Dana International: Life for Israeli LGBT has improved since 1998 Eurovision win
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Dana International: Life for Israeli LGBT has improved since 1998 Eurovision win

Song contest winner tells Limmud audience that LGBT in Israel still face problems from the Ultra Orthodox

Joe Millis is a journalist

Dana International taking the Limmud audience one step further on their Jewish journey
Dana International taking the Limmud audience one step further on their Jewish journey

Eurovision winner Dana International has told a Limmud audience that life for LGBT people has changed for the better in Israel – although the Chareidim in government were still making their lives difficult.

Transsexual Dana, speaking on Monday only a few yards from the Birmingham Arena where she won the song contest 20 years ago with Diva said: “Back in 1998, the Orthodox said I was the wrong person to send to the Eurovision [because of her sexuality].

“So, I said to my manager, ‘why not take this ugly lemon and turn it into delicious lemonade?’ So, I manipulated the Orthodox against themselves.”

She added that although “nothing has changed” with regard to Orthodox attitudes – “because the Torah hasn’t changed” – “we are stronger now. We have social media, we have the internet, and we know how to respond. So, they have to think 10 times before saying anything nasty about us.”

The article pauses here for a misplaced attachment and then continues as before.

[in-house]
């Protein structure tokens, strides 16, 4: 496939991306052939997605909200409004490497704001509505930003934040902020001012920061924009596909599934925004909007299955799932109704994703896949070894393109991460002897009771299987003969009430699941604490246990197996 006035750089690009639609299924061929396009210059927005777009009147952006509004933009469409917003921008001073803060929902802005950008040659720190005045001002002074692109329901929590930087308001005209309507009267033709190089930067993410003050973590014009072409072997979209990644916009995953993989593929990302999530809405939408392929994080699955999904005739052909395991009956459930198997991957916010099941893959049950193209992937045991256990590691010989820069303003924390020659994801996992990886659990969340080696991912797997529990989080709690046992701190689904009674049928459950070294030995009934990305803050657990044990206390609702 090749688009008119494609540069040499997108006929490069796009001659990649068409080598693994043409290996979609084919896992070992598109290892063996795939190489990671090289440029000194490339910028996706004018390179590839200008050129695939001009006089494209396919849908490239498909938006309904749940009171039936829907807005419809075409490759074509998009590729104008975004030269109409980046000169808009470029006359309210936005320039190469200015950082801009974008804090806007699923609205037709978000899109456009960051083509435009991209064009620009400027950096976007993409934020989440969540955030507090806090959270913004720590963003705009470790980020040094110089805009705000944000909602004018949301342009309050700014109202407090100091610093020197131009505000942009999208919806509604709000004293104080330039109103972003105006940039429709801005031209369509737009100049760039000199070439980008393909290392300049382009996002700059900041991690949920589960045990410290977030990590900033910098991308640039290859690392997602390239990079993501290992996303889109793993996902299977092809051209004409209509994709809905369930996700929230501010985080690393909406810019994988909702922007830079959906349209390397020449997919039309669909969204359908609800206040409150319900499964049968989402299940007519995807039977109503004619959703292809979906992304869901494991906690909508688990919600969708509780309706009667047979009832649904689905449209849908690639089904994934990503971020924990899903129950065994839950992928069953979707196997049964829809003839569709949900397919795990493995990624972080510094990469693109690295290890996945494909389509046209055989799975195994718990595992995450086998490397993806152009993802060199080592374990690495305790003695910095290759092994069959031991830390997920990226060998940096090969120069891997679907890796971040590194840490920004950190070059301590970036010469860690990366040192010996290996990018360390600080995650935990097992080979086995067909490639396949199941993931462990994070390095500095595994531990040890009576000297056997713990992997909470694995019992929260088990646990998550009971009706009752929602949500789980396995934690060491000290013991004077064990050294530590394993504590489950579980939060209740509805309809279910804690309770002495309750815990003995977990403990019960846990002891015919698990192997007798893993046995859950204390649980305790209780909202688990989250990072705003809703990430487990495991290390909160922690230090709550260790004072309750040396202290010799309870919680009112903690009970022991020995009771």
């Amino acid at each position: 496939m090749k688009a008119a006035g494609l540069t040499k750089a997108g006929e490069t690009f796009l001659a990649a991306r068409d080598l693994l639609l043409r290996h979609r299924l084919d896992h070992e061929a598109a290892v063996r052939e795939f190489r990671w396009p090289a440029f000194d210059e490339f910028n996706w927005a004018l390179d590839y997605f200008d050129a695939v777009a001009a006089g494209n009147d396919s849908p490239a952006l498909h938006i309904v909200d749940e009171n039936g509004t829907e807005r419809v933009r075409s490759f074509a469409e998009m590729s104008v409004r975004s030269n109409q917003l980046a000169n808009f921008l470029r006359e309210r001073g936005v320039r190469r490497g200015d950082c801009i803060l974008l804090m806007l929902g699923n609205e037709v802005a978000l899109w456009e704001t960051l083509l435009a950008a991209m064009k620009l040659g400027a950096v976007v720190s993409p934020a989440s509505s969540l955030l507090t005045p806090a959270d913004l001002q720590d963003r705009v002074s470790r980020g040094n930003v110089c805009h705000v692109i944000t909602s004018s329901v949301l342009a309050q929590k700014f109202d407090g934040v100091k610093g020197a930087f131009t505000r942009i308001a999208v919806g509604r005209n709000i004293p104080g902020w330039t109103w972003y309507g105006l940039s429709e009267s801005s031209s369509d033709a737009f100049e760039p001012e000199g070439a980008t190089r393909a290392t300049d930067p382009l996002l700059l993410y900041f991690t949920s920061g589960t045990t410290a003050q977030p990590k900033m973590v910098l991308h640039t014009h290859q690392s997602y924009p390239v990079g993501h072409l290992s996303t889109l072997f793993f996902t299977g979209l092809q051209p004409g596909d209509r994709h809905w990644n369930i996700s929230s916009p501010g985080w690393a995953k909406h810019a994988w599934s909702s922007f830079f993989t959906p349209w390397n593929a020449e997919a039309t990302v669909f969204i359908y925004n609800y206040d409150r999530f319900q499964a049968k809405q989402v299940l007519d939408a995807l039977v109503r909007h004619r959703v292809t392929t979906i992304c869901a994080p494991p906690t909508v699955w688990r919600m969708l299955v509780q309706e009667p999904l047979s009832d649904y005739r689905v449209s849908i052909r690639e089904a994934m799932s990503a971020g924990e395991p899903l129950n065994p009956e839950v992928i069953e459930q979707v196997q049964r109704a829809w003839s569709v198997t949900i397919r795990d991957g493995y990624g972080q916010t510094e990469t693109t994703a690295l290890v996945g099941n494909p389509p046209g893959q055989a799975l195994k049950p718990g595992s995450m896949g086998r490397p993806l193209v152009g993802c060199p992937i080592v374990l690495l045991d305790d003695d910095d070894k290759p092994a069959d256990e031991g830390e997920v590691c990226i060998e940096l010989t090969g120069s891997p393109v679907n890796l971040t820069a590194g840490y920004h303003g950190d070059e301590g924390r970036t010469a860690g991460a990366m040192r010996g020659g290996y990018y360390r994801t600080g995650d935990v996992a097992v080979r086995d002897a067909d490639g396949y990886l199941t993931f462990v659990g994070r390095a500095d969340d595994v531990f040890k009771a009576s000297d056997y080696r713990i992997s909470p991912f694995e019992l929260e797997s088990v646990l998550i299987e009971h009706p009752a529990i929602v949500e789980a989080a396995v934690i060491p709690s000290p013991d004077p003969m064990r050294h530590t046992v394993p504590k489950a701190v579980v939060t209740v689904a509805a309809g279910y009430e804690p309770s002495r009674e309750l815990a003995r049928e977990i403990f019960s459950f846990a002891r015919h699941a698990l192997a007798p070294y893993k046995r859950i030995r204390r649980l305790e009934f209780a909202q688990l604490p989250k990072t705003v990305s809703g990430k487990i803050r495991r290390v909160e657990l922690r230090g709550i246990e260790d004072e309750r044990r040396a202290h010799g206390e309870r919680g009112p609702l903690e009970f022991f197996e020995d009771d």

Back in 1998, Dana, who will perform again at next year’s Eurovision in Tel Aviv, said she was shocked how little the outside world knew about Israel – “they thought it was 100 percent Orthodox Jews and camels. And I tried to explain that we are a liberal state and we love everyone.”

Talking about the LGBT community is not the problem in Israel today, Dana said. “It is much more important to talk about Holocaust survivors in Israel, who suffer because the government has cut their allowances,” she said.

“They cannot buy food to eat or medication. We in the LGBT community are last ones who have problems compared to them.”

She bemoaned Israel’s democracy, saying “how can it be democratic to have Orthodox parties in the coalition government who get their laws from the Bible?”

But, with the April elections in mind, the Diva said: “What was, will be. People don’t vote with their heads. They vote with their emotions – fear, security and statements like ‘we will win, we will conquer them’ are what win elections in Israel.”

Asked about the decision to hold the contest next year in Tel Aviv rather than Jerusalem, she said: “I won in Birmingham, not London. Tel Aviv is good for the Eurovision. It’s sunnier and more open. And, I live just a few minutes’ walk from the event.”

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